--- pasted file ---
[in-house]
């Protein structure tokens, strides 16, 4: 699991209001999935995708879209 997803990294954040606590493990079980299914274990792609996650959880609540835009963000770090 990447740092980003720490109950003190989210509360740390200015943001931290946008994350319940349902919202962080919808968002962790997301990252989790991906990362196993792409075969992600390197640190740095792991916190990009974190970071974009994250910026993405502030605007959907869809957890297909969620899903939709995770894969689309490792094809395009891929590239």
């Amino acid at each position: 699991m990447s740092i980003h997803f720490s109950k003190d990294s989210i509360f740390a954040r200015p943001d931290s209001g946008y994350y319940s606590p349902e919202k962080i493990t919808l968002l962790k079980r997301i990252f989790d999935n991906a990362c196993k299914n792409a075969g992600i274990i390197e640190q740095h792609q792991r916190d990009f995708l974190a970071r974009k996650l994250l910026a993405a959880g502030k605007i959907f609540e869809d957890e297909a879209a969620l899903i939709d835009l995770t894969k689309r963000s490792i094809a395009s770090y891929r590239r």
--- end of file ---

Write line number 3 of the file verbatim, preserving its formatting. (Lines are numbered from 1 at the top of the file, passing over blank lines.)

């Amino acid at each position: 699991m990447s740092i980003h997803f720490s109950k003190d990294s989210i509360f740390a954040r200015p943001d931290s209001g946008y994350y319940s606590p349902e919202k962080i493990t919808l968002l962790k079980r997301i990252f989790d999935n991906a990362c196993k299914n792409a075969g992600i274990i390197e640190q740095h792609q792991r916190d990009f995708l974190a970071r974009k996650l994250l910026a993405a959880g502030k605007i959907f609540e869809d957890e297909a879209a969620l899903i939709d835009l995770t894969k689309r963000s490792i094809a395009s770090y891929r590239r």